As Constraints on Gaza Ease, New Reports of Misery
Thursday, January 22, 2009; Page A10
GAZA CITY, Jan. 21 -- Khaled Abed Rabbo returned Wednesday to what was left of his five-story home in a village that bears his family's name, and spoke softly of his three young daughters.
Sowad, 7, and Amal, 2, died in a hail of Israeli gunfire during what was supposed to be a cease-fire to allow humanitarian aid in the early days of the conflict, he said. His middle daughter, Samar, is now paralyzed with bullet wounds.
"I saw a tank and some soldiers, but I never thought they would hurt us. We are not Hamas. So I tried to bring them somewhere safe," said Abed Rabbo, 30. "I was holding Amal when they shot. My hand felt heavy and I dropped her, and I saw her abdomen open. Why did they let me live and execute my girls right in front of my eyes?"
Abed Rabbo's description of the Jan. 7 shootings could not be independently verified. With the gradual easing of restrictions on media access to the strip, some accounts of civilian suffering during the conflict are only now coming to light.
In response to an inquiry about the Abed Rabbo allegations, the Israel Defense Forces said in a statement that it does not target civilians and that it is "investigating various claims" with regard to the Gaza operation. "At the end of the investigation process the IDF will respond accordingly."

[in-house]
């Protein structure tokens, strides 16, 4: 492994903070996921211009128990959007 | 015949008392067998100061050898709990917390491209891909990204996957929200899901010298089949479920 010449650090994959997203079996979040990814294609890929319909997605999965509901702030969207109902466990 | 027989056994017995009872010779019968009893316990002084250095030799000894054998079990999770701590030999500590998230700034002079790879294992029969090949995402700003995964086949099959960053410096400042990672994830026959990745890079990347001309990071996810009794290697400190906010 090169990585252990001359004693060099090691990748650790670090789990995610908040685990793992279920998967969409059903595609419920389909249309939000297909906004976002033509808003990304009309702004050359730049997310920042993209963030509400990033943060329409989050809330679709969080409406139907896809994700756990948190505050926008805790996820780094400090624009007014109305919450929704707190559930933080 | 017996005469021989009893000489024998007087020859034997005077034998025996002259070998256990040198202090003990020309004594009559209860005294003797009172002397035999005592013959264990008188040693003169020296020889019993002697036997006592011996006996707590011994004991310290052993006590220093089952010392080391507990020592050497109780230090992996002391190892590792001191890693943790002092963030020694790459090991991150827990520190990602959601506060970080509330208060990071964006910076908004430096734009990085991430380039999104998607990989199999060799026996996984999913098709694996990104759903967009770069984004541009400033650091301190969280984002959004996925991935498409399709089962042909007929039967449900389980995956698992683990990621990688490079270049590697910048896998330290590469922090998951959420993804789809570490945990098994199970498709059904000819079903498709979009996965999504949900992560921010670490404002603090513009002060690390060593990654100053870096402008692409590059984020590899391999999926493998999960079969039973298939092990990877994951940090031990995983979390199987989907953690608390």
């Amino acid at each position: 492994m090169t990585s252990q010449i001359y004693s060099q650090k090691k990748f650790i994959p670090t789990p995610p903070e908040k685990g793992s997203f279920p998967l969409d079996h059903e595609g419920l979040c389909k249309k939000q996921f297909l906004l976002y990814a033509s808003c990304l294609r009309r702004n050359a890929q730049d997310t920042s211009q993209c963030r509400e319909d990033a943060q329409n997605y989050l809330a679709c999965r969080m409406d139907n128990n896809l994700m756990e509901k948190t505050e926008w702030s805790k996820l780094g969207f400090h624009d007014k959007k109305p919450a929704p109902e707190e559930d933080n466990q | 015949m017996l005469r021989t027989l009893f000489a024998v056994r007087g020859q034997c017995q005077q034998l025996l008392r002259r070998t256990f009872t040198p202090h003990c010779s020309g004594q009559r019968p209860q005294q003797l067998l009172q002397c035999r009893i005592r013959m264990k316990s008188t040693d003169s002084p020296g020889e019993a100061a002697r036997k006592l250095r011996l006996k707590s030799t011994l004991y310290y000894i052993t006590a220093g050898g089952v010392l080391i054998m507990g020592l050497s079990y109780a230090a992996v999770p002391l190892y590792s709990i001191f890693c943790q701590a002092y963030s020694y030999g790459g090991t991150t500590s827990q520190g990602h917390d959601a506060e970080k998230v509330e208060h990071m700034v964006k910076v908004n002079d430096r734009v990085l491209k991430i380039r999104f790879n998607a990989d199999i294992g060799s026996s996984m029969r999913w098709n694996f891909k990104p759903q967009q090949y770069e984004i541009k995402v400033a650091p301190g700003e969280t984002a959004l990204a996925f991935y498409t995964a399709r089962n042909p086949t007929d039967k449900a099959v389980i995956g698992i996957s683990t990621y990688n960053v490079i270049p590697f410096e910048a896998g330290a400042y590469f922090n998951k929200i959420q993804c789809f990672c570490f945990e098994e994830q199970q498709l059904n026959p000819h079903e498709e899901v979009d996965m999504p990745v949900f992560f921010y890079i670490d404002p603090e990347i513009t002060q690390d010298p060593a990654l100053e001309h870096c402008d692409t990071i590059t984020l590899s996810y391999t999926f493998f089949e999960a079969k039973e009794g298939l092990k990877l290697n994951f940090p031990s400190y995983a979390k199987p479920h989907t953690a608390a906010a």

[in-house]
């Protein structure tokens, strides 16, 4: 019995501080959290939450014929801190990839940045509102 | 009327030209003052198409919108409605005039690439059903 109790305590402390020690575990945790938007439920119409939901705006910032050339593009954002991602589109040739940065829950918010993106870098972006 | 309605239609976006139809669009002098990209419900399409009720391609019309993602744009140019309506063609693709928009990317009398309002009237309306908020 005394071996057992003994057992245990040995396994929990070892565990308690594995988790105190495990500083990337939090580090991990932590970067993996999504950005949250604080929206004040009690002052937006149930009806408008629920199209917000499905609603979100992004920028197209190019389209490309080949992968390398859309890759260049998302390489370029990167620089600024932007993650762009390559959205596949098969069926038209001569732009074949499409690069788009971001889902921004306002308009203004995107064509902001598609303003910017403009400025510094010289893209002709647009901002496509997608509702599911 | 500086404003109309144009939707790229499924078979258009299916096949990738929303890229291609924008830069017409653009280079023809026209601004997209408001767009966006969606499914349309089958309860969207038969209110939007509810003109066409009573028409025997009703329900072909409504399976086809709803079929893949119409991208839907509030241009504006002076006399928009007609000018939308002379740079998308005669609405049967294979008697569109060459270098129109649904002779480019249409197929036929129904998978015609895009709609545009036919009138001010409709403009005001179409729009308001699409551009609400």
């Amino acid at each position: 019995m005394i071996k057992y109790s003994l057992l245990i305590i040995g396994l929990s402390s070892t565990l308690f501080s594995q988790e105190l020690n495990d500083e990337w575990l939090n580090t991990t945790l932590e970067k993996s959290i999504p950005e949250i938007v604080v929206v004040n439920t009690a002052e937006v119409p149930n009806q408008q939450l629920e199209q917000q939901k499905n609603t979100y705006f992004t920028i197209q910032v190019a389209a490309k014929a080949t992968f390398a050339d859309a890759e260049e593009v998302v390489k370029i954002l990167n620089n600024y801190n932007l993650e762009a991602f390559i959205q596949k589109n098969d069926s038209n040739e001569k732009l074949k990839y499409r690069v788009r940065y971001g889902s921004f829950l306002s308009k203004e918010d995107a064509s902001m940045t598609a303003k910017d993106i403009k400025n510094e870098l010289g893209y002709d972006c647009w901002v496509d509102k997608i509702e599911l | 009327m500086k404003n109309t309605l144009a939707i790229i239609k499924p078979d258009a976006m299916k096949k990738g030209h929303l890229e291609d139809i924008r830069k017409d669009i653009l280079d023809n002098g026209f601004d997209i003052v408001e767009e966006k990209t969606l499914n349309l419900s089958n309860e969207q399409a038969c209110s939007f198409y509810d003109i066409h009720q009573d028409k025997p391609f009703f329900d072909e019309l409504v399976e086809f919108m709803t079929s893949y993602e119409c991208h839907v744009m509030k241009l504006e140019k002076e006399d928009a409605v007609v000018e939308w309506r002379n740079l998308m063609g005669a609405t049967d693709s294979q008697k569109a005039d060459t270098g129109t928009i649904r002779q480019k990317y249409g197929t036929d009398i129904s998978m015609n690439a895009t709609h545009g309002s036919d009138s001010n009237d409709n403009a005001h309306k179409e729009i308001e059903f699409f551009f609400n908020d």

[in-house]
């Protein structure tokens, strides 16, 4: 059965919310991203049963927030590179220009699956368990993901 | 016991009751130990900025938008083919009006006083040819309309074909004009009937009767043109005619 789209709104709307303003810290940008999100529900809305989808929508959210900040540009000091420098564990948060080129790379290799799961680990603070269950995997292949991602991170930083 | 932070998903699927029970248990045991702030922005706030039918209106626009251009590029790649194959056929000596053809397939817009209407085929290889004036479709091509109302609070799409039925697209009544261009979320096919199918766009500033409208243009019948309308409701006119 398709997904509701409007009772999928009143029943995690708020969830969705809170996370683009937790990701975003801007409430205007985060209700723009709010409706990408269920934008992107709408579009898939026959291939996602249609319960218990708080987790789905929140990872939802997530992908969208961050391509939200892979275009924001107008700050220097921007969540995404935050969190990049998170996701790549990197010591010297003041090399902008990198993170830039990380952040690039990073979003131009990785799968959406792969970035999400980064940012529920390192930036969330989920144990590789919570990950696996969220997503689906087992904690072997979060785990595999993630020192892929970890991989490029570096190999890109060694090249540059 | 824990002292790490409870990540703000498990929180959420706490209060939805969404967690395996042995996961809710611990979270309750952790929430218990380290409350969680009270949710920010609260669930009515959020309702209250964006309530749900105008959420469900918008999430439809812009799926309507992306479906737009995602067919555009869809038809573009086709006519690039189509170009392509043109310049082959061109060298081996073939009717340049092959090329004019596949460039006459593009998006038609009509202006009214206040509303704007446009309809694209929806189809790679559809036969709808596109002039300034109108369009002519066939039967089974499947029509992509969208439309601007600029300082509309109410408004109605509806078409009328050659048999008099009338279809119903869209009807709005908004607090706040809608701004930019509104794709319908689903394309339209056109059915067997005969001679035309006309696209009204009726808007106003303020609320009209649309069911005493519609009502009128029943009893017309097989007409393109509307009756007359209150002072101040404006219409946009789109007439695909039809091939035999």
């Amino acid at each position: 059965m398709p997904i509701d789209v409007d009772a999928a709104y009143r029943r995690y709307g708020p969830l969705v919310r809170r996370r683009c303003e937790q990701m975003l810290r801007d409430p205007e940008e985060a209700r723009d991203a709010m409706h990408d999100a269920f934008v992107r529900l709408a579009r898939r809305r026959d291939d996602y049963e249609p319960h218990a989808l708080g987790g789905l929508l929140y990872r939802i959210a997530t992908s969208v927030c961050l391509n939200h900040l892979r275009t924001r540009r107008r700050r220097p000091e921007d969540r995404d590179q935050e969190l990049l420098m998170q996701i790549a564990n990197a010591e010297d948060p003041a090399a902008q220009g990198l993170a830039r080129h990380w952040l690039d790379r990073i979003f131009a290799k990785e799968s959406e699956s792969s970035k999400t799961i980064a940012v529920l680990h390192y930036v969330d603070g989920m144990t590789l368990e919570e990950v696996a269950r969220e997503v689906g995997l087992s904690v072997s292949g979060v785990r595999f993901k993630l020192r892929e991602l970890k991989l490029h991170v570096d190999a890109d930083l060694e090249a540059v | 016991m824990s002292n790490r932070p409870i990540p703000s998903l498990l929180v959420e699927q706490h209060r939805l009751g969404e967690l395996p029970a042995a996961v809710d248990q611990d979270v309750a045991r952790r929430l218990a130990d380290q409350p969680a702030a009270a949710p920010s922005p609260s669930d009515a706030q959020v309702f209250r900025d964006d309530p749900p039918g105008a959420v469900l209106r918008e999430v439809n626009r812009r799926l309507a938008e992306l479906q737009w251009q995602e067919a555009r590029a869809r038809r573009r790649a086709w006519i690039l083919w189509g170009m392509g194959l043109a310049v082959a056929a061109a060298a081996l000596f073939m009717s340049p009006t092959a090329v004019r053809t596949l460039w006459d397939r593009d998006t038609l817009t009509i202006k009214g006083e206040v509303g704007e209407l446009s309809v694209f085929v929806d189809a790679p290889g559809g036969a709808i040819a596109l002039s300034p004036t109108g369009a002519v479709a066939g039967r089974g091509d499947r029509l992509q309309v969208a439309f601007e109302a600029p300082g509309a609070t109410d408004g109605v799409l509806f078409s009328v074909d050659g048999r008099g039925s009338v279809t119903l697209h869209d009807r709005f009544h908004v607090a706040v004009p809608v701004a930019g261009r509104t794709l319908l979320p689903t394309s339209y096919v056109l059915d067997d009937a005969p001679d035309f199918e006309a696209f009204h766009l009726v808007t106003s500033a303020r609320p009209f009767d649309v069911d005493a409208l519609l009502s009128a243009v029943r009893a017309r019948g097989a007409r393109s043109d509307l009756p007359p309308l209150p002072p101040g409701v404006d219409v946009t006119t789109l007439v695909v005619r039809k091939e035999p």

Early Wednesday, Israel completed its pullout from the Gaza Strip after a military offensive that began Dec. 27. About 1,300 Palestinians were killed and the operation caused an estimated $2 billion in property damage to the already impoverished territory. Thirteen Israelis died during the offensive.
"We don't have any illusion. We know they will come back. But thank God they are finally gone," said Adel Hamed, 34, of Gaza City. "If they were trying to destroy us, they failed."
Israeli government officials said troops remained along the Gaza border and warned Hamas not to violate the fragile cease-fire that has been in place since Sunday.
"Our forces still have a high level of readiness because the situation remains very fluid," said Mark Regev, a spokesman for Israeli Prime Minister Ehud Olmert. "If Hamas violates the cease-fire, we of course reserve the right to respond."
When asked whether Tuesday's inauguration of President Obama in Washington influenced Israel's decision to withdraw, Regev replied, "No."
Others in Israel, including several reports in the local media, said the timing of the pullout was no accident.
"This is a godsend for the Obama administration because they don't have to deal with Gaza," said Reuven Hazan, a political scientist at Hebrew University in Jerusalem. "What we've done is bought them time."